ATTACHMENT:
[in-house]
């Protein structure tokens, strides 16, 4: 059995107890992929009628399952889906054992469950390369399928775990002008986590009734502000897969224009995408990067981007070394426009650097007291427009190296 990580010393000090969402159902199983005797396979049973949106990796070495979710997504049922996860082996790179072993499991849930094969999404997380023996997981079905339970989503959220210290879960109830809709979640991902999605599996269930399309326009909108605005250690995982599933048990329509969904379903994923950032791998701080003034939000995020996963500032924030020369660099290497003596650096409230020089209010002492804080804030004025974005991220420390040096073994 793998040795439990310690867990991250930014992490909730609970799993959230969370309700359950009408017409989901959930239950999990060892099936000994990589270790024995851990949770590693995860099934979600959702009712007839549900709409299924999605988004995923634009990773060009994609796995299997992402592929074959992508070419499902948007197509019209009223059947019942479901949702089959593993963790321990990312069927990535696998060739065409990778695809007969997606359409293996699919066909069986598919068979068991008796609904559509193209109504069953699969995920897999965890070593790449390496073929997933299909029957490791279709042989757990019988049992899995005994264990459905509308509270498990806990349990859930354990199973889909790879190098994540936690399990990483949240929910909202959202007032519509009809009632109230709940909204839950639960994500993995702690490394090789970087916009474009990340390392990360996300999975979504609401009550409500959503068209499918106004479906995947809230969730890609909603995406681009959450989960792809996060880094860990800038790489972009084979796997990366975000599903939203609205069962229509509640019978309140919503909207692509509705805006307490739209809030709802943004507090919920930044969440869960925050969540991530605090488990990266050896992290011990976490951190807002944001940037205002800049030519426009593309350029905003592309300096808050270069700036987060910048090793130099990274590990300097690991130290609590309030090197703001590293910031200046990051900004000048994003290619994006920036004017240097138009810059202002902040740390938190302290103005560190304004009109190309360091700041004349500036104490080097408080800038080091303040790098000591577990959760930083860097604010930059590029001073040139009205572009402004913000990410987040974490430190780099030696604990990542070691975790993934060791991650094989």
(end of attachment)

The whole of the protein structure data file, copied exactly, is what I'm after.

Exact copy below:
[in-house]
């Protein structure tokens, strides 16, 4: 059995107890992929009628399952889906054992469950390369399928775990002008986590009734502000897969224009995408990067981007070394426009650097007291427009190296 990580010393000090969402159902199983005797396979049973949106990796070495979710997504049922996860082996790179072993499991849930094969999404997380023996997981079905339970989503959220210290879960109830809709979640991902999605599996269930399309326009909108605005250690995982599933048990329509969904379903994923950032791998701080003034939000995020996963500032924030020369660099290497003596650096409230020089209010002492804080804030004025974005991220420390040096073994 793998040795439990310690867990991250930014992490909730609970799993959230969370309700359950009408017409989901959930239950999990060892099936000994990589270790024995851990949770590693995860099934979600959702009712007839549900709409299924999605988004995923634009990773060009994609796995299997992402592929074959992508070419499902948007197509019209009223059947019942479901949702089959593993963790321990990312069927990535696998060739065409990778695809007969997606359409293996699919066909069986598919068979068991008796609904559509193209109504069953699969995920897999965890070593790449390496073929997933299909029957490791279709042989757990019988049992899995005994264990459905509308509270498990806990349990859930354990199973889909790879190098994540936690399990990483949240929910909202959202007032519509009809009632109230709940909204839950639960994500993995702690490394090789970087916009474009990340390392990360996300999975979504609401009550409500959503068209499918106004479906995947809230969730890609909603995406681009959450989960792809996060880094860990800038790489972009084979796997990366975000599903939203609205069962229509509640019978309140919503909207692509509705805006307490739209809030709802943004507090919920930044969440869960925050969540991530605090488990990266050896992290011990976490951190807002944001940037205002800049030519426009593309350029905003592309300096808050270069700036987060910048090793130099990274590990300097690991130290609590309030090197703001590293910031200046990051900004000048994003290619994006920036004017240097138009810059202002902040740390938190302290103005560190304004009109190309360091700041004349500036104490080097408080800038080091303040790098000591577990959760930083860097604010930059590029001073040139009205572009402004913000990410987040974490430190780099030696604990990542070691975790993934060791991650094989």